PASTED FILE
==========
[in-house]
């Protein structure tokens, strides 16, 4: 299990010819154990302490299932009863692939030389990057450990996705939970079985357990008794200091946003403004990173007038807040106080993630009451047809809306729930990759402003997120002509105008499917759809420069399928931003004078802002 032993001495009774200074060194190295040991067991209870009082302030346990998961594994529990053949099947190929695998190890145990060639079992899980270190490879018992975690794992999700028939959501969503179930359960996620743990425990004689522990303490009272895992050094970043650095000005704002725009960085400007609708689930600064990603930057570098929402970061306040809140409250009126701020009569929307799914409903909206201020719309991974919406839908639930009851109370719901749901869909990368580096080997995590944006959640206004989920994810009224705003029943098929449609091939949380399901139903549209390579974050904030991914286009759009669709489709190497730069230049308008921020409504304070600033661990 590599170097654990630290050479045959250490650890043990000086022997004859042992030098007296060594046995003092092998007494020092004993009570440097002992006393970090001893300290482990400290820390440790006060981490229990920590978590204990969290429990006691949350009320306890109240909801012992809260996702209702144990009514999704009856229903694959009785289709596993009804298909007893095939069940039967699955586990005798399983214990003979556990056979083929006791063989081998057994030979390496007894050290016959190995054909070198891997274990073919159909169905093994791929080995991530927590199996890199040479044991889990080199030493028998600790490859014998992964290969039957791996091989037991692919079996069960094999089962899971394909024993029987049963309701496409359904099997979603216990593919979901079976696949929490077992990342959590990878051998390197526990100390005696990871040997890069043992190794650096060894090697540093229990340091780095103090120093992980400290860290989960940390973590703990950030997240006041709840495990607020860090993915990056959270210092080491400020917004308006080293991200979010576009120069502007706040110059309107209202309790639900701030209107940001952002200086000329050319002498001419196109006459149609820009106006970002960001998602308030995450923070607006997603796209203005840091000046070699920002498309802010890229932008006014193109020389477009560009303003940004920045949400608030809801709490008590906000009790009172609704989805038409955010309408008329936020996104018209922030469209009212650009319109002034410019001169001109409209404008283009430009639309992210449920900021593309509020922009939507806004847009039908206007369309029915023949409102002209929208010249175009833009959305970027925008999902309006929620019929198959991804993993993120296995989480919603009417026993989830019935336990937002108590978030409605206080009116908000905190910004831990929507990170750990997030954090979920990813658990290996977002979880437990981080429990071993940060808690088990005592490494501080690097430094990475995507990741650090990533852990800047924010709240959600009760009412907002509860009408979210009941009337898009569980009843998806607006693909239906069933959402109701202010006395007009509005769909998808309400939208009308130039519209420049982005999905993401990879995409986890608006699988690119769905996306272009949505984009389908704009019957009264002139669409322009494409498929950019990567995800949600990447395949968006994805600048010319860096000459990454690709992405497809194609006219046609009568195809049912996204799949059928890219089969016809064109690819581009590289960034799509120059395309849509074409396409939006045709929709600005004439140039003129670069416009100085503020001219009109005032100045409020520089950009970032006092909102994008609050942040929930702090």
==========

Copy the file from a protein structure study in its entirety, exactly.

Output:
[in-house]
């Protein structure tokens, strides 16, 4: 299990010819154990302490299932009863692939030389990057450990996705939970079985357990008794200091946003403004990173007038807040106080993630009451047809809306729930990759402003997120002509105008499917759809420069399928931003004078802002 032993001495009774200074060194190295040991067991209870009082302030346990998961594994529990053949099947190929695998190890145990060639079992899980270190490879018992975690794992999700028939959501969503179930359960996620743990425990004689522990303490009272895992050094970043650095000005704002725009960085400007609708689930600064990603930057570098929402970061306040809140409250009126701020009569929307799914409903909206201020719309991974919406839908639930009851109370719901749901869909990368580096080997995590944006959640206004989920994810009224705003029943098929449609091939949380399901139903549209390579974050904030991914286009759009669709489709190497730069230049308008921020409504304070600033661990 590599170097654990630290050479045959250490650890043990000086022997004859042992030098007296060594046995003092092998007494020092004993009570440097002992006393970090001893300290482990400290820390440790006060981490229990920590978590204990969290429990006691949350009320306890109240909801012992809260996702209702144990009514999704009856229903694959009785289709596993009804298909007893095939069940039967699955586990005798399983214990003979556990056979083929006791063989081998057994030979390496007894050290016959190995054909070198891997274990073919159909169905093994791929080995991530927590199996890199040479044991889990080199030493028998600790490859014998992964290969039957791996091989037991692919079996069960094999089962899971394909024993029987049963309701496409359904099997979603216990593919979901079976696949929490077992990342959590990878051998390197526990100390005696990871040997890069043992190794650096060894090697540093229990340091780095103090120093992980400290860290989960940390973590703990950030997240006041709840495990607020860090993915990056959270210092080491400020917004308006080293991200979010576009120069502007706040110059309107209202309790639900701030209107940001952002200086000329050319002498001419196109006459149609820009106006970002960001998602308030995450923070607006997603796209203005840091000046070699920002498309802010890229932008006014193109020389477009560009303003940004920045949400608030809801709490008590906000009790009172609704989805038409955010309408008329936020996104018209922030469209009212650009319109002034410019001169001109409209404008283009430009639309992210449920900021593309509020922009939507806004847009039908206007369309029915023949409102002209929208010249175009833009959305970027925008999902309006929620019929198959991804993993993120296995989480919603009417026993989830019935336990937002108590978030409605206080009116908000905190910004831990929507990170750990997030954090979920990813658990290996977002979880437990981080429990071993940060808690088990005592490494501080690097430094990475995507990741650090990533852990800047924010709240959600009760009412907002509860009408979210009941009337898009569980009843998806607006693909239906069933959402109701202010006395007009509005769909998808309400939208009308130039519209420049982005999905993401990879995409986890608006699988690119769905996306272009949505984009389908704009019957009264002139669409322009494409498929950019990567995800949600990447395949968006994805600048010319860096000459990454690709992405497809194609006219046609009568195809049912996204799949059928890219089969016809064109690819581009590289960034799509120059395309849509074409396409939006045709929709600005004439140039003129670069416009100085503020001219009109005032100045409020520089950009970032006092909102994008609050942040929930702090």